HCO3 <2 25
Anion Gap Unmeasurable 9
Calcium 7.5 7.8
Phos 8.8 4.1
Mg 3.7 1.9
Osmolality 427 299
Ven pO2 182 129
Ven pCO2 44 36
Ven pH 6.53 7.49
Lactate 19.0 1.5
ALT 85 245
AST 99 1192
Creatine Kinase 31470
Lipase 75
cTroponinT <0.01 <0.01

Over the following few hours, five litres of intravenous fluids were administered for persistently low blood pressures and mean arterial pressures, monitored with an arterial catheter placed at the time of intubation.

He was initiated on fomepizole (1gm/mL administered at 15 mg/kg, followed by 10 mg/kg every 12 hours for 4 doses, then 15 mg/kg every 12 hours IV (Jazz Pharmaceuticals, Inc. Palo Alto, CA, USA).

Due to the concern about the possibility of non-ethanol alcohol toxicity, despite the patient’s lack of access to any other poisons at home and denial of any other ingestions, the night of his presentation, he was transferred to an academic hospital, Beth Israel Deaconess Medical Center, Boston, USA.

On arrival, the patient’s GCS was 3. He had a heart rate of 80bpm, blood pressure 94/52mmHg on the four vasopressors described above; an oxygen saturation of 97% on volume assist-control ventilation with a tidal volume of 440cc, respiratory rate of 34 breaths per minute, positive end-expiratory pressure of 8cm H2O, and a fraction of inspired oxygen of 50%. His pupils were 3mm in diameter with no response to light. He was comatose, with no response to noxious stimuli. On the recommendation of the nephrology service, given the presence of severe acidosis, a bicarbonate infusion was started.

Fomepizole (Jazz Pharmaceuticals, Inc. Palo Alto, CA, USA) was continued, and thiamine (100mg/mL, 500mg IV [FFF Enterprises, Temecula, CA, USA], folate (1mg tablet, 1mg PO [LGM Pharma, Boca Raton, FL, USA]), and pyridoxine (100mg/mL, 100mg, IV [Biocare SD, Tempe, AZ, USA]) were provided, given concern for toxic alcohol ingestion.

The nephrology service was consulted early in the morning of Day 1 post-admission and he was admitted to the medical intensive care unit; emergency dialysis was commenced.

Targeted temperature management (TTM) was initially deferred given the severity of his condition.

His alcohol panel was positive for methanol but otherwise negative. In addition, his osmolar gap was serially monitored, given the relatively long processing time of methanol testing.

The morning after admission, his pH was 7.3 with continuous renal replacement therapy (CRRT) and a continuous bicarbonate infusion. Targeted temperature management was initiated at that time and maintained for 24 hours. Continuous renal replacement therapy was discontinued once his osmolar gap closed from an initial 118.0 mOsm/kg to -10 mOsm/kg (normal range -14.0 to 10.0).

Moreover, his methanol levels were undetectable. His metabolic derangements resolved after 24 hours on dialysis, he no longer required vasopressors, and his temperature was recorded at 370 Celsius.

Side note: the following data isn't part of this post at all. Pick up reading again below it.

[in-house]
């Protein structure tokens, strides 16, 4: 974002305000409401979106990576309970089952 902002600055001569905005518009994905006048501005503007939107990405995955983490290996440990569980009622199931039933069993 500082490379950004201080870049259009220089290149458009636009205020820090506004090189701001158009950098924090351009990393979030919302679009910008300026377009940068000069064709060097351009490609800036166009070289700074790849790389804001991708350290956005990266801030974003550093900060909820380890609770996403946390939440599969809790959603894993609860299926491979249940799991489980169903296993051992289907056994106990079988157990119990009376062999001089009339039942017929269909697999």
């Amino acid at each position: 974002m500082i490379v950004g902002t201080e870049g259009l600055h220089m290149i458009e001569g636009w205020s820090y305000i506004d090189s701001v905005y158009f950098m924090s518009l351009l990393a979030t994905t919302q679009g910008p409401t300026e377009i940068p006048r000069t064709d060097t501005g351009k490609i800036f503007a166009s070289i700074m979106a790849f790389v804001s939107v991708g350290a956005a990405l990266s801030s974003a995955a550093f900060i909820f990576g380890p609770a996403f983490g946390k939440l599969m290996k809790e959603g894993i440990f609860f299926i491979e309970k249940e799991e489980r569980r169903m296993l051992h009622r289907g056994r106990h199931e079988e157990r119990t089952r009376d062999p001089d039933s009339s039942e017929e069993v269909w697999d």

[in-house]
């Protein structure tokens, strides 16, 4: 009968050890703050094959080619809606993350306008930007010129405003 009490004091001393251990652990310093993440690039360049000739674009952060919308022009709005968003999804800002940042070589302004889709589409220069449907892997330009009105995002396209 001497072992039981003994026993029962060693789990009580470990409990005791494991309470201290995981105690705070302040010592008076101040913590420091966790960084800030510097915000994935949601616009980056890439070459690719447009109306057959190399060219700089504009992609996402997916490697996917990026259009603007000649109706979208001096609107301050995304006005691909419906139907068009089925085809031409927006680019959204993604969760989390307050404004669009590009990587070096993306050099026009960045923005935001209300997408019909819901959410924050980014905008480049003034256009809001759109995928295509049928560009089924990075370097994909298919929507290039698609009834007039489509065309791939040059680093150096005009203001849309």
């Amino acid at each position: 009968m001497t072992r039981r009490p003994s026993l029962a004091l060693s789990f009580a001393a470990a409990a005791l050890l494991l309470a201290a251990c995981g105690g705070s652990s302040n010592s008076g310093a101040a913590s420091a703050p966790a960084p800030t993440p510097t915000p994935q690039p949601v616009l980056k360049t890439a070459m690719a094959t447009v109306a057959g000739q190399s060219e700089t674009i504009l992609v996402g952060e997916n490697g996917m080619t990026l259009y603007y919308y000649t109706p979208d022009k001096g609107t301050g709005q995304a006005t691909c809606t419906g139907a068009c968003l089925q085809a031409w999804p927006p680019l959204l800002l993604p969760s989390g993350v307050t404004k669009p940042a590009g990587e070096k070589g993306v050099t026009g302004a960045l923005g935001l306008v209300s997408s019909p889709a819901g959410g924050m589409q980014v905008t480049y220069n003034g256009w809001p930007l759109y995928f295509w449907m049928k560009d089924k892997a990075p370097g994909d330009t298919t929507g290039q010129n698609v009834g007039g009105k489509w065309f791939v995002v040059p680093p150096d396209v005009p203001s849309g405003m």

On Day 3, post-admission, a neurologic exam was performed. Brain stem reflexes were absent; repeat head CT demonstrated diffuse oedema consistent with global hypoxia and ischemia. An electroencephalogram did not demonstrate cerebral activity, and apnea testing was consistent with brain death. Despite all examination manoeuvres indicating brain death, we could not rule out that optic nerve damage from methanol toxicity was potentially obfuscating the cranial nerve exam, so a brain perfusion scan (Figure 1) was performed. This confirmed brain death.

Fig.1

Brain perfusion scan demonstrating no discernible uptake by the brain.

Discussion

Methanol poisoning is relatively rare and potentially fatal toxicity in the United States and throughout the world. Roughly 90% of cases are unintentional ingestions, and the most common sources (84.5%) are automotive products [3,4]. Though most exposures are ingestions, methanol can be toxic through oral, pulmonary, or skin contact [5]. Hand sanitiser, though not meant to be ingested, may be used by patients as a means of intoxication when ethanol is unavailable. Given the health risks associated with methanol, hand sanitisers are prohibited explicitly from containing this compound. However, given the COVID pandemic, there has been both a massive influx of new hand sanitiser manufacturers as well as the loosening of Federal Drug Administration (FDA) manufacturing oversight [6].

Given the rarity of severe presentations and the unexpected sources of exposure, this case describes key features of methanol toxicity. Methanol is a toxic alcohol that is an unmeasured osmol, elevating the osmolar gap [7]. It is metabolised to formaldehyde and then, via aldehyde dehydrogenase, to formic acid. The latter is a toxic metabolite and causes an anion-gap metabolic acidosis [7]. As a potent alcohol dehydrogenase inhibitor, fomepizole inhibits the formation of formic acid, and dialysis is used to remove methanol [8,9]. In addition, despite no randomised controlled trials supporting its use, folate is often provided to augment formic acid elimination, given its role as a cofactor in the formic acid oxidation pathway (Figure 2) [10].